The Latin phrase Imago Dei, or “image of God”, stems from Genesis 1.27, where Scripture states that humans were created in God’s likeness. All Christian discussions about humanity should always be centered around the concept of Imago Dei. It is a theological foundation of early Christianity. St. Gregory Palamas states that “although we cast away our divine likeness, we did not lose our divine image.” However, it is more popular see others as “sinners” rather than “images of God”. This view is evident not only in the pulpit, but also in political and social discussions. Although Westboro Baptist Church is an extreme example of this type of theological thought, it is a representation that politics and theology cannot be separated. Any attempts to separate religious views from political ones and vice-versa are futile. You cannot serve two masters: you will end up prioritizing one view over the other. For example, in a 2011 article about illegal immigration on Russell Moore’s blog, one person commented:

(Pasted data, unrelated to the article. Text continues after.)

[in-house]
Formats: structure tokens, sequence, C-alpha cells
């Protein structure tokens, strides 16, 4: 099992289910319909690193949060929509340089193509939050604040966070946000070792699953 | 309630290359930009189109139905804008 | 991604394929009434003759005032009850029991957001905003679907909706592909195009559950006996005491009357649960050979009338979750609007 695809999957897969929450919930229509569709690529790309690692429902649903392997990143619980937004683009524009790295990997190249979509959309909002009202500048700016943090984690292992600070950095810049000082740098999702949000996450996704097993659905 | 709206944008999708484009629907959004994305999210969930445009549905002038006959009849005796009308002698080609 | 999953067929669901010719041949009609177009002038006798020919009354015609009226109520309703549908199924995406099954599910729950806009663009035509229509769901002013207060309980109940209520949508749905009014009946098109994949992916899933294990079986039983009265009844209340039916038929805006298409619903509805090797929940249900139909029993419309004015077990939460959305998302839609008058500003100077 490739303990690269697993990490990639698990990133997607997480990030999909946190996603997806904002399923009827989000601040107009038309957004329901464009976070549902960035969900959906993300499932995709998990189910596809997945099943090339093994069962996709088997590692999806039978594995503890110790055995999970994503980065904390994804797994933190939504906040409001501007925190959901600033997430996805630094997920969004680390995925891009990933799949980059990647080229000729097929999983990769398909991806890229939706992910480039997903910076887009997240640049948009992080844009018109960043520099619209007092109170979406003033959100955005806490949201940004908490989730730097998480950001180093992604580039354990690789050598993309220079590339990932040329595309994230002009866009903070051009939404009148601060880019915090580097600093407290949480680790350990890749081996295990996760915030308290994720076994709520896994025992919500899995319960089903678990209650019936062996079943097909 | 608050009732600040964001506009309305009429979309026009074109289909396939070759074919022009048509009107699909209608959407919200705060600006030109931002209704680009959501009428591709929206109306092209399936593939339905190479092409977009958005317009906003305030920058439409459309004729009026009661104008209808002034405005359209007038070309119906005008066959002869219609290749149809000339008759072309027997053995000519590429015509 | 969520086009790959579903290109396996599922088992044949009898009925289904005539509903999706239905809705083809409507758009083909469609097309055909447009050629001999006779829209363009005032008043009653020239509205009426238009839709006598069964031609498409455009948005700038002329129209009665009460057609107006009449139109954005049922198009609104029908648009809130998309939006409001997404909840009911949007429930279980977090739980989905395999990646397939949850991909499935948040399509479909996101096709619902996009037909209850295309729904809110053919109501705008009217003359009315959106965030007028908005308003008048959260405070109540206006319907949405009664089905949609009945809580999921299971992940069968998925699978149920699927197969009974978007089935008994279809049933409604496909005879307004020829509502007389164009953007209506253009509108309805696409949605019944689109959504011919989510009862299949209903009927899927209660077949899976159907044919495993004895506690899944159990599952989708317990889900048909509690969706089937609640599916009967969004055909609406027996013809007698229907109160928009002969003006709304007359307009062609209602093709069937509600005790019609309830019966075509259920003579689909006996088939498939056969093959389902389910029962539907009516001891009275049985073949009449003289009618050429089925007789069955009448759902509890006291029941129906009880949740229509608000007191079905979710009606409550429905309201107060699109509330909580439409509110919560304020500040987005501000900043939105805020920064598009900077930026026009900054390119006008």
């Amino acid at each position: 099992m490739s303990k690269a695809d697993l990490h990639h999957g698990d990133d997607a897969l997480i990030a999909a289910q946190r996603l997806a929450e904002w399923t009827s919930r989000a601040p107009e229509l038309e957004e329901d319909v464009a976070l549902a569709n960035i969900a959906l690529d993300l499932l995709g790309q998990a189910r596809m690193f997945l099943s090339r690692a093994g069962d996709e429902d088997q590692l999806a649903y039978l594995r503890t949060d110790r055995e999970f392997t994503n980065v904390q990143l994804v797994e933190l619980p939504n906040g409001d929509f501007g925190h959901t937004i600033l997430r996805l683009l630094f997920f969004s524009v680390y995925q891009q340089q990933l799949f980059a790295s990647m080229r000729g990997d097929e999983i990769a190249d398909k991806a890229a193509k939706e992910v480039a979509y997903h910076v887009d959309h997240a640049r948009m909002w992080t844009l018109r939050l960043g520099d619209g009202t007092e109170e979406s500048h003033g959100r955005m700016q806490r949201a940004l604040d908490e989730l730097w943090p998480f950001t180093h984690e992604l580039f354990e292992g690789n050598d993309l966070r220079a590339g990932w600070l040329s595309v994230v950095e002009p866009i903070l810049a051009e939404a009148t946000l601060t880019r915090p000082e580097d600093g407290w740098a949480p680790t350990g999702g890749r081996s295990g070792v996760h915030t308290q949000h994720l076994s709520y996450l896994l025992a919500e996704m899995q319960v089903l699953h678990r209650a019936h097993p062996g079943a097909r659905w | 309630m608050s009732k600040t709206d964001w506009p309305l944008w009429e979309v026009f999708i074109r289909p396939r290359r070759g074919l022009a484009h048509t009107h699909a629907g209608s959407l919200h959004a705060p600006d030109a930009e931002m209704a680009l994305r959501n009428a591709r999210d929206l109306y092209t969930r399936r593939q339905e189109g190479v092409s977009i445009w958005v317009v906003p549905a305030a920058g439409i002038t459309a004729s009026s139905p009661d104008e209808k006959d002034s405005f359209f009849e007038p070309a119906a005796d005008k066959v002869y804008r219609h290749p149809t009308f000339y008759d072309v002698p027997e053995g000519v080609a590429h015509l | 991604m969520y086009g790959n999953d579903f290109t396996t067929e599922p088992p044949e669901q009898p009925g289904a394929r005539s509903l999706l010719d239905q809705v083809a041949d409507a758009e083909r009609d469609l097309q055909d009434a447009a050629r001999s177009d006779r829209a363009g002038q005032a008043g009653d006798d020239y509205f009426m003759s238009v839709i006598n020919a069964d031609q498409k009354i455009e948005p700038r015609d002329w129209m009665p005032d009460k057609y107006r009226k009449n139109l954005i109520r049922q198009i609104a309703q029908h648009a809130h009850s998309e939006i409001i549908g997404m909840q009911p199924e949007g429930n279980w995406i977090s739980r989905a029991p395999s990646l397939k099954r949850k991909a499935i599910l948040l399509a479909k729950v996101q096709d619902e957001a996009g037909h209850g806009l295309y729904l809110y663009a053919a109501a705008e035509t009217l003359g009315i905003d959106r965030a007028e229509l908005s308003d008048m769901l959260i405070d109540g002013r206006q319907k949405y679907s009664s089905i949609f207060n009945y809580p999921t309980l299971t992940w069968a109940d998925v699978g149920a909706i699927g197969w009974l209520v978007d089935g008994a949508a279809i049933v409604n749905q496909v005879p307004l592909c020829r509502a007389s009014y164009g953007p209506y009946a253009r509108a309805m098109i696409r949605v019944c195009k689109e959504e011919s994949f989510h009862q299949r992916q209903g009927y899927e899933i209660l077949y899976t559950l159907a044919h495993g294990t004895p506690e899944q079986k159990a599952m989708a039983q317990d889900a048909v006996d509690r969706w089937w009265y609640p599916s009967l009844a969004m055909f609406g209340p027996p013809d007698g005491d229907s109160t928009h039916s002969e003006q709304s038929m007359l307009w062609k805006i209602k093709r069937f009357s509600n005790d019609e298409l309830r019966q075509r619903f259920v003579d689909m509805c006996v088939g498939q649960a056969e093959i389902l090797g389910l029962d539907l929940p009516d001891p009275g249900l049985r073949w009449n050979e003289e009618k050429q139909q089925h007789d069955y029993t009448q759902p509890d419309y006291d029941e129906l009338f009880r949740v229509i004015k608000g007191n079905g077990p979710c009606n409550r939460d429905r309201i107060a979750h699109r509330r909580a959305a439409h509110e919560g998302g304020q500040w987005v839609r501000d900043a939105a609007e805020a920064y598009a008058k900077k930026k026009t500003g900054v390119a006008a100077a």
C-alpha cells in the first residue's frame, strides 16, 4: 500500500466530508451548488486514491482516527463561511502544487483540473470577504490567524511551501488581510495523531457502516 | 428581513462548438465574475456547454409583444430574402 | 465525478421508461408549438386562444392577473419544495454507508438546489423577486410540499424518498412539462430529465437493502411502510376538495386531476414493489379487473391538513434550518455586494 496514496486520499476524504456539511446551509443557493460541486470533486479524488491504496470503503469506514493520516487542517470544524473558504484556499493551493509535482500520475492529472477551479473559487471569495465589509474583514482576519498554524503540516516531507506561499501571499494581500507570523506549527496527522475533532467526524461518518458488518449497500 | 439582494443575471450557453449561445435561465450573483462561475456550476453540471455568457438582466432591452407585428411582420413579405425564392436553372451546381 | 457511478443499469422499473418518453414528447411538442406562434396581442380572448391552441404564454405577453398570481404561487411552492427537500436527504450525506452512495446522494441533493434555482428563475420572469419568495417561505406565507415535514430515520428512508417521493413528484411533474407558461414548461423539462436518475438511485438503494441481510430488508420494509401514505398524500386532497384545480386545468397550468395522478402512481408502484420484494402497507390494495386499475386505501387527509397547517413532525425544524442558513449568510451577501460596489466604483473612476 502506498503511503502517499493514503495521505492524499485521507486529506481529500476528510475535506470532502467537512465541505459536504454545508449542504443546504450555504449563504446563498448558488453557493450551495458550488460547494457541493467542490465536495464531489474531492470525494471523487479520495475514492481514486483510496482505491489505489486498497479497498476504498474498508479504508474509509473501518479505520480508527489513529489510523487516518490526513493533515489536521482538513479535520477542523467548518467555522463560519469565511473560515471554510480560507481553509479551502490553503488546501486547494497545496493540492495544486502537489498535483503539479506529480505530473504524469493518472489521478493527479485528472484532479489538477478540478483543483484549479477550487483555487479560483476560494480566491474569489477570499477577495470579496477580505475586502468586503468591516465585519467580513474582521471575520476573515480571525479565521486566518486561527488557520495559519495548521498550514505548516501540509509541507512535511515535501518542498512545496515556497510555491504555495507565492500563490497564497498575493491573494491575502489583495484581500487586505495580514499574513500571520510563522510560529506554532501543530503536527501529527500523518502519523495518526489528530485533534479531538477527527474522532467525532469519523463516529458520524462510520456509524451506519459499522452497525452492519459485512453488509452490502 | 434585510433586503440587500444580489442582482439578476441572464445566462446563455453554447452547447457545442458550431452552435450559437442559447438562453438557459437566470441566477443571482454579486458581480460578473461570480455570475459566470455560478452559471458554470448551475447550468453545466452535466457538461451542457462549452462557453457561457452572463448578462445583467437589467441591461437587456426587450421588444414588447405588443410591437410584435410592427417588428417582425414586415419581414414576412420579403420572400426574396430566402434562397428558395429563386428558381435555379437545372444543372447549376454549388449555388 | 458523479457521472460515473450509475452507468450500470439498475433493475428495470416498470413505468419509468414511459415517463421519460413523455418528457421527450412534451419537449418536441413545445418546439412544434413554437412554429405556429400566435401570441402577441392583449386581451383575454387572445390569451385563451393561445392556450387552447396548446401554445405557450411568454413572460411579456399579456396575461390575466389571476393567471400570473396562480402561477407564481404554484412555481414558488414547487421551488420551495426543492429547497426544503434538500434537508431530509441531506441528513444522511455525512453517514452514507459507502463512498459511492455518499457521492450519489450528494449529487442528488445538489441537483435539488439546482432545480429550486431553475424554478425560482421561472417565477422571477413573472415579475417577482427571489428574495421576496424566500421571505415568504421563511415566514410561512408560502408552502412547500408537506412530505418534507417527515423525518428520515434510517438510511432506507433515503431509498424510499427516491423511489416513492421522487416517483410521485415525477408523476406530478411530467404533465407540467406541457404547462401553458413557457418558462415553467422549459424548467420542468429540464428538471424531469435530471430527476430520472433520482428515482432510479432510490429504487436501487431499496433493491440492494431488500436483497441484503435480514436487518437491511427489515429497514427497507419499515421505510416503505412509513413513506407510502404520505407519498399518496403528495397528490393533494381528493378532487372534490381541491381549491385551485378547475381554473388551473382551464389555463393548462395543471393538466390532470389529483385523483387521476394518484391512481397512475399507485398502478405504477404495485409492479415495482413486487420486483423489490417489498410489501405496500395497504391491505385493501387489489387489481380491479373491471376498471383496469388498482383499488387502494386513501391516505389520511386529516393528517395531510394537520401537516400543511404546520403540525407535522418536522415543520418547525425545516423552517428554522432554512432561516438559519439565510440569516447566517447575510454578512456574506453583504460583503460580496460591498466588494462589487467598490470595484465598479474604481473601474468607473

I do have compassion for the illegals but I will not condone their actions. Are we not taught to love all sinners but not the sin? Since when is breaking the law of the land, when the law is not in contrary to God’s law, not a sin? So again, when someone had committed a crime, do we just look the way [sic] because the crime committed did not affect us personally? What kind of lesson are we teaching our children? Remember, our God is a JUST God.